Michael Morse has provided notice that he is still a force at the plate, but his defensive limitations remain a major factor in his market. He made good on the one-year, $6MM deal he signed with the Giants, but what kind of contract will he achieve in his second successive turn at free agency?
You could probably write this section fairly in just one word: bat. Over 482 plate appearances with the Giants, Morse put up a strong .279/.336/.475 slash with 16 home runs. That line does not quite reach the monster figures he tallied in 2011 with the Nationals — .303/.360/.550 with 31 long balls – but nevertheless indicates that his down season in 2013 can be chalked up in large part to a nagging wrist injury that required offseason surgery.
Notably, the right-handed-hitting Morse is productive against both righties (121 career wRC+) and lefties (121 career wRC+). Though he may never again be a truly elite power hitter, he has bumped his ISO back to just under the .200 level and could well improve on his career-low 15.1% HR/FB rate with a move to a ballpark that better suits his notable pop to the opposite field gap.
In truth, there is not much to dislike about Morse’s bat. Detractors could point to a slightly rising strikeout rate, but there is no spike that is way out of line with his career numbers. And Morse has had plenty of success with the same general mix of Ks and free passes. Likewise, his numbers in 2014 should arguably be downgraded due to the fact that he carried a sizeable .348 BABIP. (Notably, Morse’s rough 2013 season was driven in part by a .254 average on pitches he put in play.) But despite his lack of speed, Morse has put up three seasons of .330-or-better BABIP figures because, well, he hits the ball really hard. With all of his batted ball, pitch recognition, and contact numbers lining up cleanly with his career norms, Morse seems a good bet to continue to produce at a solidly above-average rate with the bat.
All said, Morse would be quite valuable even in a pure DH role, especially since he does not need a left-handed-hitting platoon mate. But that may still sell short his value somewhat. While Morse is widely acknowledged to be a very poor defensive outfielder (more on that below), he has somewhat surprisingly seen relatively little action at first in his career. Over 1,259 2/3 career innings at that spot, he has rated out as a slightly below-average defender. While that may not seem at first glance to be much of a feather in his cap, that decent performance in sporadic playing time provides hope that Morse could be a more reliable option if he were to open the spring with a first baseman’s mitt and use it steadily over a season. And it bears recalling that Morse started out his career as a shortstop, and even saw 450 big league innings there in his rookie season with the Mariners. Though he’ll never be graceful, it seems plausible to think that Morse could take on a full-time job at first.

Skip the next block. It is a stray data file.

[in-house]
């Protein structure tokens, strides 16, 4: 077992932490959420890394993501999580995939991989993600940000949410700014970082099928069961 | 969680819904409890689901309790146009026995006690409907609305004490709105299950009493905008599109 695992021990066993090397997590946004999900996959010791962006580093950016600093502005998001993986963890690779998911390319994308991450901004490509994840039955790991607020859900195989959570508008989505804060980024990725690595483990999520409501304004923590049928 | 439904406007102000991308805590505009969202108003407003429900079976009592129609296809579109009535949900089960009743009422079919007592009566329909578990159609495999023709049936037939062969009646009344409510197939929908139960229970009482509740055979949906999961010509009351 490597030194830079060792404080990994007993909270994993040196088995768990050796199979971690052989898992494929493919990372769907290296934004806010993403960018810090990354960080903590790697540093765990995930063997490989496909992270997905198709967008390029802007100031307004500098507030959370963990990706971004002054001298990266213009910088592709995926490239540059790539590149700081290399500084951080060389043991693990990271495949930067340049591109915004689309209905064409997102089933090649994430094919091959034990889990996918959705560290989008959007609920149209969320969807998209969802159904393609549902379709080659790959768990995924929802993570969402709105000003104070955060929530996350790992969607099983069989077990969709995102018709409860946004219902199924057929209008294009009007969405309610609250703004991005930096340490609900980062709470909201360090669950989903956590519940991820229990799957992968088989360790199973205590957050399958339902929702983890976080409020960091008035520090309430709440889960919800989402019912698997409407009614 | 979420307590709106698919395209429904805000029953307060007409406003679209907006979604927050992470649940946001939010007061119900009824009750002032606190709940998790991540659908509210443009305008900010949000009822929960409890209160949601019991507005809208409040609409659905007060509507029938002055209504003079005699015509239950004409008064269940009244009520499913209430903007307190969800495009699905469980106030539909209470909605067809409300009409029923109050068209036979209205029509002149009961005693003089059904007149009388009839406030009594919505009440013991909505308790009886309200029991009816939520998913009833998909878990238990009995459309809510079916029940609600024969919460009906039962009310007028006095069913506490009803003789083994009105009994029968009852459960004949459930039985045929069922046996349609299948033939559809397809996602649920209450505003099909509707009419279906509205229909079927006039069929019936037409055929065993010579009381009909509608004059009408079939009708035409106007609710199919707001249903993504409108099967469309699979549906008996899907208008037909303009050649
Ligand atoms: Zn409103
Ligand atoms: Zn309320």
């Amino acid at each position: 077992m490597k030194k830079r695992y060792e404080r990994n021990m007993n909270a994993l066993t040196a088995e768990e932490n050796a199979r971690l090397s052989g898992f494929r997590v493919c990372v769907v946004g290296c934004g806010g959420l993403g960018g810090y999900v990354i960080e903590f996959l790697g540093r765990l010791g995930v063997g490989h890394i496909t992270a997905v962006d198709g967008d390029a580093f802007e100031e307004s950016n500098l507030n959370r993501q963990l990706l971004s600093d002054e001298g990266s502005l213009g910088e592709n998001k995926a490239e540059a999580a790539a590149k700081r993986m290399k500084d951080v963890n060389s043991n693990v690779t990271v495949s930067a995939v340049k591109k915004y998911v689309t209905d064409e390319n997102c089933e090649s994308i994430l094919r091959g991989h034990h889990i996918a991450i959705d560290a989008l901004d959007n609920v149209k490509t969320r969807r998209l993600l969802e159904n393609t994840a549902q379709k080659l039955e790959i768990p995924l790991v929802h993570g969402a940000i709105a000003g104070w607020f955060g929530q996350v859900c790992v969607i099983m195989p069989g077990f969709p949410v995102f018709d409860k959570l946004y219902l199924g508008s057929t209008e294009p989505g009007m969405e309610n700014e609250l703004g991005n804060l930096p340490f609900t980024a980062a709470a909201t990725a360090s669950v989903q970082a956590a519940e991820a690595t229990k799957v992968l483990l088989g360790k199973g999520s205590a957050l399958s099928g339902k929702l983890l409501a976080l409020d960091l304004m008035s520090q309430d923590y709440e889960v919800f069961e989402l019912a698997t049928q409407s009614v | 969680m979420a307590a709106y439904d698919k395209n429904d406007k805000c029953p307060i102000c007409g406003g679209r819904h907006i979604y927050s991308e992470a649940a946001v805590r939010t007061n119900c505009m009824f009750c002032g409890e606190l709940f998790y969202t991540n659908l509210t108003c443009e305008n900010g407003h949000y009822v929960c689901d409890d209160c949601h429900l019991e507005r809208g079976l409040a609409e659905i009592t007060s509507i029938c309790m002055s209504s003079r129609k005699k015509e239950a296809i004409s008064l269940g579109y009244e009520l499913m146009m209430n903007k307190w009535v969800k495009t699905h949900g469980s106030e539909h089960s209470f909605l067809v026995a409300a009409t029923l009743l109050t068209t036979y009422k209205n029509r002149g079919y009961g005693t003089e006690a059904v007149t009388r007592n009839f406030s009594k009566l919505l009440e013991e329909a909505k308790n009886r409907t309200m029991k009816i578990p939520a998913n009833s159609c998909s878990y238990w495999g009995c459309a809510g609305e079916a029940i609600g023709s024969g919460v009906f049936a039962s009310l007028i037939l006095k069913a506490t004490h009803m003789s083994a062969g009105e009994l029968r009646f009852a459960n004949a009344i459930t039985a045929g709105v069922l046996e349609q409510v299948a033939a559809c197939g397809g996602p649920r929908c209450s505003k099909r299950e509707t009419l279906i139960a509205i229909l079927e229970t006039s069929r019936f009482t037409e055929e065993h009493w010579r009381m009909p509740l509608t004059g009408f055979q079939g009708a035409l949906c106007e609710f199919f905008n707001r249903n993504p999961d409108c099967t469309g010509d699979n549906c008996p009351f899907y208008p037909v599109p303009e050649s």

A hot start, mid-season swoon, and late-year rally is generally not the worst way to hit your walk year. But for Morse, that year all but ended when August flipped to September. Sidelined with a strained oblique, Morse saw just two plate appearances in the season’s final month. And as of this writing, Morse has taken just four trips to the dish during the Giants’ postseason run, though the most recent produced a memorable home run.
That slightly unfortunate, essentially minor injury could probably be forgotten in large part were it not for Morse’s lengthy docket of maladies. The towering slugger has missed significant time over each of the last three seasons – to say nothing of several earlier DL stints – for various aches, pains, and strains. In the aggregate, since that 2011 full-season breakout, Morse has averaged 107 games and 416 plate appearances a year. In particular, acquiring teams that intend to utilize him in the outfield will need to account for the distinct possibility that a full year of production may not result.